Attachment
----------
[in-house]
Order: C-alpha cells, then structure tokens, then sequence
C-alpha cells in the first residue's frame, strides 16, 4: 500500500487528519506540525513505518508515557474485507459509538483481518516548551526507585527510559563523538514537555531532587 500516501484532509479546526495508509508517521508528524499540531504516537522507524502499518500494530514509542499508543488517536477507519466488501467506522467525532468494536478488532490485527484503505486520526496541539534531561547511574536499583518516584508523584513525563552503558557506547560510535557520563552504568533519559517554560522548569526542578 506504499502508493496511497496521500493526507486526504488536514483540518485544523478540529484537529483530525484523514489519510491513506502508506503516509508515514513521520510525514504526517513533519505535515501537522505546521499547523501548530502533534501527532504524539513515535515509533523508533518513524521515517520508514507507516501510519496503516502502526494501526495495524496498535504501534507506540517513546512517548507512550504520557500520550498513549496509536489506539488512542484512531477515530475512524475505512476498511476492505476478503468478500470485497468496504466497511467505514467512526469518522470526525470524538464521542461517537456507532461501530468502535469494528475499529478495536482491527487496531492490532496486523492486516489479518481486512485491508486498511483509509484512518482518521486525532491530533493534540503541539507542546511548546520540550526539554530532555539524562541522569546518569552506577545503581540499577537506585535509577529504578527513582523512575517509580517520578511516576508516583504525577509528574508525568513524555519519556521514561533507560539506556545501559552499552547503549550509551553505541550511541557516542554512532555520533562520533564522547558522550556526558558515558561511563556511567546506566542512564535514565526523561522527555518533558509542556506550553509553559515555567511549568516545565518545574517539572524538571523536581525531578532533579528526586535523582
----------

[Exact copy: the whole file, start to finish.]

[in-house]
Order: C-alpha cells, then structure tokens, then sequence
C-alpha cells in the first residue's frame, strides 16, 4: 500500500487528519506540525513505518508515557474485507459509538483481518516548551526507585527510559563523538514537555531532587 500516501484532509479546526495508509508517521508528524499540531504516537522507524502499518500494530514509542499508543488517536477507519466488501467506522467525532468494536478488532490485527484503505486520526496541539534531561547511574536499583518516584508523584513525563552503558557506547560510535557520563552504568533519559517554560522548569526542578 506504499502508493496511497496521500493526507486526504488536514483540518485544523478540529484537529483530525484523514489519510491513506502508506503516509508515514513521520510525514504526517513533519505535515501537522505546521499547523501548530502533534501527532504524539513515535515509533523508533518513524521515517520508514507507516501510519496503516502502526494501526495495524496498535504501534507506540517513546512517548507512550504520557500520550498513549496509536489506539488512542484512531477515530475512524475505512476498511476492505476478503468478500470485497468496504466497511467505514467512526469518522470526525470524538464521542461517537456507532461501530468502535469494528475499529478495536482491527487496531492490532496486523492486516489479518481486512485491508486498511483509509484512518482518521486525532491530533493534540503541539507542546511548546520540550526539554530532555539524562541522569546518569552506577545503581540499577537506585535509577529504578527513582523512575517509580517520578511516576508516583504525577509528574508525568513524555519519556521514561533507560539506556545501559552499552547503549550509551553505541550511541557516542554512532555520533562520533564522547558522550556526558558515558561511563556511567546506566542512564535514565526523561522527555518533558509542556506550553509553559515555567511549568516545565518545574517539572524538571523536581525531578532533579528526586535523582